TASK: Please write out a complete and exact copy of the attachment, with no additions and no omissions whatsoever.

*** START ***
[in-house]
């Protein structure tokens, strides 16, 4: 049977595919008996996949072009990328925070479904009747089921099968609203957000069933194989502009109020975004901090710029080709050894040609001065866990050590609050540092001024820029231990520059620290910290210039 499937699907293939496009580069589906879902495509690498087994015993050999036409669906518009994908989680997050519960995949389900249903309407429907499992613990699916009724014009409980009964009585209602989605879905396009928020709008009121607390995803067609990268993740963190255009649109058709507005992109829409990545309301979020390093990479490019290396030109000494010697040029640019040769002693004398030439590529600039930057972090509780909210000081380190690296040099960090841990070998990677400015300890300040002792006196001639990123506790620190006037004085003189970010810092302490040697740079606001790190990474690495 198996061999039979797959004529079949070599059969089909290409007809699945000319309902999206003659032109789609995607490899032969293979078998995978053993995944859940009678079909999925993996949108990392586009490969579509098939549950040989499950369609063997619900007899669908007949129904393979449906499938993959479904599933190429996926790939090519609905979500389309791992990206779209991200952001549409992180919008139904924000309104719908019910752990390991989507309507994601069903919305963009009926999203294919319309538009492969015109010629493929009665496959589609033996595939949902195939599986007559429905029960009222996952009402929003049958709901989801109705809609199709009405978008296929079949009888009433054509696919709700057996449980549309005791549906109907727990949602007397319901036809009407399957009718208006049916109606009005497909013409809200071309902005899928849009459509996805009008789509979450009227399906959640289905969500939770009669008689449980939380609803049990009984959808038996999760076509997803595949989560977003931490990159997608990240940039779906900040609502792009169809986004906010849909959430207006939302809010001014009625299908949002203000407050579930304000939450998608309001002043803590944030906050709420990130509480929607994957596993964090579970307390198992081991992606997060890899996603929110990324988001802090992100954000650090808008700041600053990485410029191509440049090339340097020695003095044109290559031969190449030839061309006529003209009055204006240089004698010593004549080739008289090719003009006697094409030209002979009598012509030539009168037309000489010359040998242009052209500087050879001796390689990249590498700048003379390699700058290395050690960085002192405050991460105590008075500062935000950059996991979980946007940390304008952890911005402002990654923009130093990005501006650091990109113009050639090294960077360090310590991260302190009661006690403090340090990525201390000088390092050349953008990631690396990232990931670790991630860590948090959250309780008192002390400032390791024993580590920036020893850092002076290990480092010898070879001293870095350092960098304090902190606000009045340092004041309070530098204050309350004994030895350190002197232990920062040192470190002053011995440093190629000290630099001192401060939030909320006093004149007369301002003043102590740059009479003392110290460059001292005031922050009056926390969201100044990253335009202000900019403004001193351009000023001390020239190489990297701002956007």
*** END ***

[in-house]
């Protein structure tokens, strides 16, 4: 049977595919008996996949072009990328925070479904009747089921099968609203957000069933194989502009109020975004901090710029080709050894040609001065866990050590609050540092001024820029231990520059620290910290210039 499937699907293939496009580069589906879902495509690498087994015993050999036409669906518009994908989680997050519960995949389900249903309407429907499992613990699916009724014009409980009964009585209602989605879905396009928020709008009121607390995803067609990268993740963190255009649109058709507005992109829409990545309301979020390093990479490019290396030109000494010697040029640019040769002693004398030439590529600039930057972090509780909210000081380190690296040099960090841990070998990677400015300890300040002792006196001639990123506790620190006037004085003189970010810092302490040697740079606001790190990474690495 198996061999039979797959004529079949070599059969089909290409007809699945000319309902999206003659032109789609995607490899032969293979078998995978053993995944859940009678079909999925993996949108990392586009490969579509098939549950040989499950369609063997619900007899669908007949129904393979449906499938993959479904599933190429996926790939090519609905979500389309791992990206779209991200952001549409992180919008139904924000309104719908019910752990390991989507309507994601069903919305963009009926999203294919319309538009492969015109010629493929009665496959589609033996595939949902195939599986007559429905029960009222996952009402929003049958709901989801109705809609199709009405978008296929079949009888009433054509696919709700057996449980549309005791549906109907727990949602007397319901036809009407399957009718208006049916109606009005497909013409809200071309902005899928849009459509996805009008789509979450009227399906959640289905969500939770009669008689449980939380609803049990009984959808038996999760076509997803595949989560977003931490990159997608990240940039779906900040609502792009169809986004906010849909959430207006939302809010001014009625299908949002203000407050579930304000939450998608309001002043803590944030906050709420990130509480929607994957596993964090579970307390198992081991992606997060890899996603929110990324988001802090992100954000650090808008700041600053990485410029191509440049090339340097020695003095044109290559031969190449030839061309006529003209009055204006240089004698010593004549080739008289090719003009006697094409030209002979009598012509030539009168037309000489010359040998242009052209500087050879001796390689990249590498700048003379390699700058290395050690960085002192405050991460105590008075500062935000950059996991979980946007940390304008952890911005402002990654923009130093990005501006650091990109113009050639090294960077360090310590991260302190009661006690403090340090990525201390000088390092050349953008990631690396990232990931670790991630860590948090959250309780008192002390400032390791024993580590920036020893850092002076290990480092010898070879001293870095350092960098304090902190606000009045340092004041309070530098204050309350004994030895350190002197232990920062040192470190002053011995440093190629000290630099001192401060939030909320006093004149007369301002003043102590740059009479003392110290460059001292005031922050009056926390969201100044990253335009202000900019403004001193351009000023001390020239190489990297701002956007």